Trade deal with India is a ‘significant’ opportunity for Aussie wine producers
A vendor arranges wine bottles at the Fourth International Wine Festival in Bengaluru. Photo: Getty
Australian wine producers are hoping to claw back revenue lost from China when the Australia-India Economic Cooperation and Trade Agreement (AI-ECTA) goes live later this month.
Wine exports to China dropped by 92 per cent to $21 million in the year ending September 30, due to COVID disruptions and Beijing slapping tariffs on Australian wines.
The AI-ECTA presents Australian wine producers with a “significant” opportunity to boost wine exports and sales, experts told The New Daily.
Under the AI-ECTA, which comes into effect on December 29, tariffs on imported Australian wines to India will be reduced from 150 per cent to 50 per cent over 10 years for bottles valued over $7.
For bottles valued over $22, tariffs will be reduced to 25 per cent over the next decade.
Staff arrange bottles on display at the Sula Vineyards winery in Nashik. Photo: Getty
The trade agreement opens up a valuable market for Australian businesses and consumers.
“The free trade agreement will deliver tariff reductions across several major sectors crucial to Australia,” Ian Hall, professor of international relations at Griffith University, told TND.
“Some of these reductions are immediate, and some will happen over the next decade, but as they occur, they’ll open up a very substantial market for Australian goods and services.”
Snapshot – India
More than one-seventh of the world’s population lives in India. In 2020, the population was estimated to be 1.38 billion people, with India set to overtake China as the world’s largest population within 40 years.
Compared to other countries, it has a low median age (28.4 years) and a small proportion of older people. This, coupled with rising life expectancy, has resulted in rapid population growth.
Wine is increasingly popular in India, especially among the middle class.
According to Euromonitor’s Export Market Development Guidebook for India, wine consumption is expected to grow from 29.2 million litres in 2020 to 55.5 million litres by 2025.
Increasing urbanisation, a taste for imported wine, and a shift away from hard spirits are all driving consumption.
Visitors at a tasting session, Sula Vineyards, Nashik. Photo: Getty
Some Indian states still remain “dry”, but traditional taboos around the consumption of alcohol are shifting.
“India’s young and increasingly wealthy population is driving increased demand for refined, premium imported products. Simultaneously, sensitivities around alcohol consumption are easing (particularly by women). Wine consumption is becoming a symbol of wealth and status,” Australian Grape and Wine chief executive, Lee McLean, said.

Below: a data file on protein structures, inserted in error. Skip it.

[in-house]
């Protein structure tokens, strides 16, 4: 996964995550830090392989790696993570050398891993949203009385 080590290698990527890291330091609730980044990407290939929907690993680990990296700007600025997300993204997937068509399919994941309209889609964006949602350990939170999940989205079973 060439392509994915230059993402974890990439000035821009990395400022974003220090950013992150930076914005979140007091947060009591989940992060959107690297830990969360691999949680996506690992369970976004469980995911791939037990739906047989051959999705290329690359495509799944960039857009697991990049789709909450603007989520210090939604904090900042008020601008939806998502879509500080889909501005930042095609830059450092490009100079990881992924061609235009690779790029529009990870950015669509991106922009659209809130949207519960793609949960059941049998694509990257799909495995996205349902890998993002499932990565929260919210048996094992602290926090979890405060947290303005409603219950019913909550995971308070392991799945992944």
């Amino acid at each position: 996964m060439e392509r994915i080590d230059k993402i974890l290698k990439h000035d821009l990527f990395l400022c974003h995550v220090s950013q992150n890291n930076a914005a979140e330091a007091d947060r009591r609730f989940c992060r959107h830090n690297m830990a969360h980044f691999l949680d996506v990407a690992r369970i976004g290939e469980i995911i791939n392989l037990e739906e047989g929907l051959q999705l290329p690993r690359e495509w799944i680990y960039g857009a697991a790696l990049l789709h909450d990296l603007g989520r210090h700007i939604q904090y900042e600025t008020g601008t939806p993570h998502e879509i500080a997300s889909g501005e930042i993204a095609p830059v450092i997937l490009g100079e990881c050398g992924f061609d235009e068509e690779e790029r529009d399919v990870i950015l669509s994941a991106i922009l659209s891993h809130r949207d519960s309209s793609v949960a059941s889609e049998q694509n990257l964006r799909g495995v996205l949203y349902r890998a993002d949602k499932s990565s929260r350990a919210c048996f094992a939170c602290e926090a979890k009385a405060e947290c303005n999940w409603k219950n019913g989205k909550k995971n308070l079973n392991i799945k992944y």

“As the economy grows and the middle class expands, consumers are tending to favour alternatives to hard spirits and beer – leading them to wine,” Mr McLean said.
“The benefits of the agreement will apply mostly to exporters of high-value wines. There will be opportunities for producers – large, medium or small – if they are exporting high-value wines.”
In the 2021 calendar year, India imported 5.6 million litres of wine, up 84 per cent from the previous year. Australia was the main contributor to this growth.
In the 12 months to the end of September, Australia exported 3.6 million litres of wine, valued at $16.2 million, to India. This was an increase of 41.5 per cent in volume and a 48 per cent increase in value on the previous year.
Other big winners from the trade agreement include sheep graziers and producers of barley, oats, peas, beans, fruits and nuts, who can look forward to tariff-free access within the next few years.
National Farmers’ Federation president Fiona Simpson told TND: “The trade agreement strengthens the agricultural sector’s push for market diversification, which in turn bolsters Australia’s economy.
“Australians will also benefit from potentially lower prices on goods imported from India because of the tariff reductions.”
Access will also open up for miners of coal and various metals, as well as so-called critical minerals like lithium and cobalt.
Seafood producers will benefit from substantial tariff reductions, too.
“Importantly, there will be an elimination of the 30 per cent tariff on entry in force for fresh rock lobsters and elimination of tariffs over seven years for other fresh, frozen and processed seafood products including Tasmanian Atlantic Salmon, tuna and frozen rock lobster,” Seafood Industry Australia CEO Veronica Papacosta said.
Australia’s wine and lobster exports have been some of China’s recent targets.
Professor Hall says that the agreement represents a “diplomatic coup”.
“India has very few such agreements and Australia has succeeded in securing a deal well before competitors like the UK.
“I don’t think it will propel bilateral trade up to the levels we presently have with China or even Japan.
“But the agreement will assist us to build more resilience into Australian exports and should pave the way to a broader agreement encompassing services, which has the potential to have a much bigger effect.”